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Indonesia Ponders Possible Return of Slain Filipino Militant’s Widow

Tia Asmara
Jakarta
2020-07-17
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Indonesian Minhati Madrais, widow of militant leader Omarkhayam Maute, who was killed during the battle of Marawi in October 2017, undergoes a physical examination at a government hospital after her arrest in nearby Iligan City, Philippines, Nov. 5, 2017.
Indonesian Minhati Madrais, widow of militant leader Omarkhayam Maute, who was killed during the battle of Marawi in October 2017, undergoes a physical examination at a government hospital after her arrest in nearby Iligan City, Philippines, Nov. 5, 2017.
Richel V. Umel/BenarNews

The Indonesian widow of a militant leader of Islamic State’s 2017 siege of Marawi city in the southern Philippines has been released from prison there, an Indonesian official said Friday.

Minhati Madrais, 39, was released in late June when a court in nearby Iligan City dismissed charges against her of possessing explosive materials, said Joedha Nugraha, director of Protection of Citizens and Legal Entities Overseas at the Indonesian Ministry of Foreign Affairs.

“At present the Ministry of Foreign Affairs, relevant ministries and institutions under the Coordinating Ministry for Politics and Security are discussing what action to take related to her release,” he told a news conference in Jakarta.

The Indonesian embassy in Manila and consulate-general in southern Davao City were communicating with Philippine authorities about Minhati’s release, Joedha said. BenarNews reporters in the Philippines, however, could not immediately confirm this information with local officials.

Minhati is the widow of the late Omarkhayam Maute, a Filipino who co-led the pro-IS Maute group. It helped Isnilon Hapilon, an Abu Sayyaf Group militant who commanded the Philippine branch of Islamic State, lead hundreds of militants, including foreign fighters, in taking over Marawi city for five months.

Both Maute and Hapilon were killed in October 2017 toward the end of the five-month battle with government forces that left the once scenic lakeshore city in ruins. Abdullah Maute, who with Omarkhayam led the Maute group, was killed earlier during the fighting.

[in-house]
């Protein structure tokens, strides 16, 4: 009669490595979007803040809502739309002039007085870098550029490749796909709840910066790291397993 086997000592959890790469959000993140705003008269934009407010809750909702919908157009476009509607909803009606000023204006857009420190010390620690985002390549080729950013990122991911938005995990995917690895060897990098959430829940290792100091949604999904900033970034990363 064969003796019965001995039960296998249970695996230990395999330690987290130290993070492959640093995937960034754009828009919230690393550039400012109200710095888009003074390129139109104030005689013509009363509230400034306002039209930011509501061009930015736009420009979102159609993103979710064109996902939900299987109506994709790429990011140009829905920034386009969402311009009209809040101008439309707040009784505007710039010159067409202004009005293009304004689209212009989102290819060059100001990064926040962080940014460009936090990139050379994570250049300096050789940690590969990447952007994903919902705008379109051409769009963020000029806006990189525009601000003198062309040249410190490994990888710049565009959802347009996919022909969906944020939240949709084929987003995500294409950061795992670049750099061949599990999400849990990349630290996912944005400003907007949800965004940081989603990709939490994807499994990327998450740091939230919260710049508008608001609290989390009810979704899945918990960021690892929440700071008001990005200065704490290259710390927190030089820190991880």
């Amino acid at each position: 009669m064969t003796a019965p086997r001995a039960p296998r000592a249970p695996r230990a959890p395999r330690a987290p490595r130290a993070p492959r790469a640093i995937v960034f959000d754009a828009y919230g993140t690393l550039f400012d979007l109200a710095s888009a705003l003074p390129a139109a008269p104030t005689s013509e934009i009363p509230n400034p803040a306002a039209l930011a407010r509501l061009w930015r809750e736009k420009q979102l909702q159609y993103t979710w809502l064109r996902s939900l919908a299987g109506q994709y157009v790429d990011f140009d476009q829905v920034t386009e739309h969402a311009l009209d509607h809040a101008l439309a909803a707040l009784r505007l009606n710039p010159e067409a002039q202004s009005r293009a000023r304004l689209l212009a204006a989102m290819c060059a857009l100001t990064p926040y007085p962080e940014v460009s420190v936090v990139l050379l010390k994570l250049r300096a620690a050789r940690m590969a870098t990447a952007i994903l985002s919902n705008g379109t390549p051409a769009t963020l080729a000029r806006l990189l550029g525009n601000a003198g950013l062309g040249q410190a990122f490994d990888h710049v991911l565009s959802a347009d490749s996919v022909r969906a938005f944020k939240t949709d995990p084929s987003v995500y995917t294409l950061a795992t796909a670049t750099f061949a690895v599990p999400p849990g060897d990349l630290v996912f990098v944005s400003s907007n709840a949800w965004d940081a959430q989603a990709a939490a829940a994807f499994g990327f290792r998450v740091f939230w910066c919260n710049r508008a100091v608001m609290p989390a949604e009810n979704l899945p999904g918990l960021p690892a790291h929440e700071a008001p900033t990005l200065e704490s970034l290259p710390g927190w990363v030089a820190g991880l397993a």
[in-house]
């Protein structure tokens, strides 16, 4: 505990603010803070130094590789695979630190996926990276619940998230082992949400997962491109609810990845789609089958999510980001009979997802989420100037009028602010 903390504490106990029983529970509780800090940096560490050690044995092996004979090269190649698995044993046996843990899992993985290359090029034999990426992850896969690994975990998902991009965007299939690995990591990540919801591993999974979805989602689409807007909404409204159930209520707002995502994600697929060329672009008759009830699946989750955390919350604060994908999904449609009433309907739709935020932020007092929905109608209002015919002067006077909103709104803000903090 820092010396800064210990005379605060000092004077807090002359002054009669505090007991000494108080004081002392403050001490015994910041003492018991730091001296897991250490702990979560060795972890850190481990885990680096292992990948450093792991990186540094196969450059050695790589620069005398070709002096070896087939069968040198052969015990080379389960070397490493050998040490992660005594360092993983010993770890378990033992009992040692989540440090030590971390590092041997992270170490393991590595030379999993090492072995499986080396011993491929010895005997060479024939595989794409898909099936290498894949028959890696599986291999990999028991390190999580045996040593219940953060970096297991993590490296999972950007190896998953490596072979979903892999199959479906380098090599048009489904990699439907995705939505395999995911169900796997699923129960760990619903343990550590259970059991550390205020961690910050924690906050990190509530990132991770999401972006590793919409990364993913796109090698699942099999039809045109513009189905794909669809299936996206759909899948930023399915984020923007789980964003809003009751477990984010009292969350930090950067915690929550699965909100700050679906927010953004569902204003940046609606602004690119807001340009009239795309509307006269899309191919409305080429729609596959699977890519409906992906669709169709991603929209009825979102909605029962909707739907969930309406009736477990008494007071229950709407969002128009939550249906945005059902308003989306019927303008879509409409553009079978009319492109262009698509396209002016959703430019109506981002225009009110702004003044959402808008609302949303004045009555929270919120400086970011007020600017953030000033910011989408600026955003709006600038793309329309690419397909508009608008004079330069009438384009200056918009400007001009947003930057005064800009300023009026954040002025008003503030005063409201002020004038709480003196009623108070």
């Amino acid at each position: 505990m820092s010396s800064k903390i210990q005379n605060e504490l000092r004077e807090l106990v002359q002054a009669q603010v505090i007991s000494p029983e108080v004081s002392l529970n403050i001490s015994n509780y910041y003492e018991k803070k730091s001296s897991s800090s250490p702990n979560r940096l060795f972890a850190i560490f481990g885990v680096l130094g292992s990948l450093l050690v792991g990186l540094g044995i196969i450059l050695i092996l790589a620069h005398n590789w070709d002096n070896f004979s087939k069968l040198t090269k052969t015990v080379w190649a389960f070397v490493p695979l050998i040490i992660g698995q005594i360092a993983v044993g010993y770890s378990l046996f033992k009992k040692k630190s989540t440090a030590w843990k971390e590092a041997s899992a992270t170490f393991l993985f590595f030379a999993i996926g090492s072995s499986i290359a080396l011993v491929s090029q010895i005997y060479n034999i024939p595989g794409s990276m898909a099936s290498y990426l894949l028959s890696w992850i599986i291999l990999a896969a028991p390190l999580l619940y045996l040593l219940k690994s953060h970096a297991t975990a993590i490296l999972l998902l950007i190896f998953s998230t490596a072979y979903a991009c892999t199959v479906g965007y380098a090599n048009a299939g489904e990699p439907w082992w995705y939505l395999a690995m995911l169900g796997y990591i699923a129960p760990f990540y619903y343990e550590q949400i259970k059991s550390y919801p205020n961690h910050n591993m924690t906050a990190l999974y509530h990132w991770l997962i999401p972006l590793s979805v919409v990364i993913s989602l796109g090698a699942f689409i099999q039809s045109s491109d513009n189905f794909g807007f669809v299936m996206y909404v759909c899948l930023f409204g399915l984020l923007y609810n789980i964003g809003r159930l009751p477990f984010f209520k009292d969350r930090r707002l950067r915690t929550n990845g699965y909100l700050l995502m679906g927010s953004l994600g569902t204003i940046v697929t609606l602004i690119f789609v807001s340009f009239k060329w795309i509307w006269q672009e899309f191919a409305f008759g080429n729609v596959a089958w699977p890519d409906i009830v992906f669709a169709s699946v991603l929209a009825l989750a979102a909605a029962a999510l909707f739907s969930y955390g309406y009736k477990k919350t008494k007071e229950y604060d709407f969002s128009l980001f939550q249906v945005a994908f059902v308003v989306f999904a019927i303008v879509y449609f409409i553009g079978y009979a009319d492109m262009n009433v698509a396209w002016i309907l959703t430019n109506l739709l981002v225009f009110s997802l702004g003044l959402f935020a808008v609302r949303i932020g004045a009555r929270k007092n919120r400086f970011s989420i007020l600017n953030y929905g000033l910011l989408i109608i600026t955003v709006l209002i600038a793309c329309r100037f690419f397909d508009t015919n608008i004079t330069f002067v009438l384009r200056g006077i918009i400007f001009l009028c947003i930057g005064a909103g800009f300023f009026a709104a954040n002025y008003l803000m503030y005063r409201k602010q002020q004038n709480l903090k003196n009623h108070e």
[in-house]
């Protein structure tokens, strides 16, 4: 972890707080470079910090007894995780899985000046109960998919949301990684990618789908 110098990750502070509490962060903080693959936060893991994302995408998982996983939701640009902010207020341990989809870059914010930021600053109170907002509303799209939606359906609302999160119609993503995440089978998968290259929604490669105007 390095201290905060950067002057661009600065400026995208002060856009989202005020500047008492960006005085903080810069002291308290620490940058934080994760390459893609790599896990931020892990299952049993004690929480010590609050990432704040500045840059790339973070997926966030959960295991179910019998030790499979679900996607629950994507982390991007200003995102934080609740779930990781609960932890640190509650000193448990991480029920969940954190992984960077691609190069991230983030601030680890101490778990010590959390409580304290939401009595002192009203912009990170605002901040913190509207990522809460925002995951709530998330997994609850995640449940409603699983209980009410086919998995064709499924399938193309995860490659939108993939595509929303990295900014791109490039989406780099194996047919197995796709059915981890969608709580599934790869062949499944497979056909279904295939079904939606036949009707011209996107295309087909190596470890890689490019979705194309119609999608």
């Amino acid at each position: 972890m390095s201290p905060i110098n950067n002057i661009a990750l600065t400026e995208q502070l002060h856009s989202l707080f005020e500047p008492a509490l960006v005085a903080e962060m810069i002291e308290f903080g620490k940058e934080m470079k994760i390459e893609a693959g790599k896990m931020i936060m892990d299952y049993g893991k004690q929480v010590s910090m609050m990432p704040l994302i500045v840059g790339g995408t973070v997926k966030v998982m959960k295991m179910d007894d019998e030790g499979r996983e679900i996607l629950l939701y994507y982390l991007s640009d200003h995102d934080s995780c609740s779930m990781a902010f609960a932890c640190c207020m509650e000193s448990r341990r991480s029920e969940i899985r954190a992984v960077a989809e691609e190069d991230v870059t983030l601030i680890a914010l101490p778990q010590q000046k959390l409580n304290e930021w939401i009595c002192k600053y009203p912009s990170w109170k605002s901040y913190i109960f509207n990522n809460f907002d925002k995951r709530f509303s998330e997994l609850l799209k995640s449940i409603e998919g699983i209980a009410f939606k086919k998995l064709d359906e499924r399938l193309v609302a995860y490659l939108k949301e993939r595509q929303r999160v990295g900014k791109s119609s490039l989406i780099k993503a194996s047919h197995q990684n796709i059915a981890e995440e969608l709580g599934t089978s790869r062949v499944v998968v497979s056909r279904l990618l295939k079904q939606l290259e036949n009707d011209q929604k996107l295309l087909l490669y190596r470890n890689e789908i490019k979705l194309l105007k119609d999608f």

Minhati was arrested on Nov. 5, 2017, at her home in Iligan City, where police alleged that they found bomb-making materials and an expired Indonesian passport.

Joedha said Minhati’s trial began on March 20, 2018.

“On June 26, 2020, the judge ruled to acquit Minhati Madrais due to insufficient evidence,” he said.

Minhati, a daughter of an Islamic cleric in Bekasi, a Jakarta suburb, met Maute when they were studying in Egypt, according to reports. The couple have six children, who were placed in the custody of Philippine authorities after her arrest.

In Jakarta, officials at the National Counterterrorism Agency (BNPT) declined to comment on Minhati’s possible homecoming.

“Any repatriation will be arranged by the Indonesian embassy in Manila,” Commissioner Awi Setiono, spokesman for the national police, told BenarNews.

Although women were involved in the Marawi siege, Manhati stayed away during the fighting three years ago, according to Darojatul Aliah, executive director of the Society Against Radicalism and Violent Extremism, an Indonesian NGO that works with ex-radicals and tries to help rehabilitate members of extremist groups.

“Many [women] treated wounded combatants or just provided food, but not Minhati, who was evacuated by Omar Maute out of Marawi, and temporarily stayed in the city of Iligan,” she said.

Aliah said Minhati was staying in Iligan, about 30 km (18.6 miles) north of Marawi.

Meanwhile, the director of the Institute for Policy Analysis of Conflict (IPAC), a Jakarta think-tank, said she expected Minhati to come back to Indonesia.

“Minhati Madrais will go home because all her children except those who are toddlers are already in Indonesia. They were sent here first,” Sidney Jones told BenarNews, adding that Minhati probably would stay at an Islamic boarding school run by her family.

Jones said the widow did not have ties to any pro-IS group in Indonesia.

“She is not a threat whatsoever because even though her husband was a prominent figure in the battle of Marawi, she herself was in the city of Iligan during the Marawi uprising,” Jones said.

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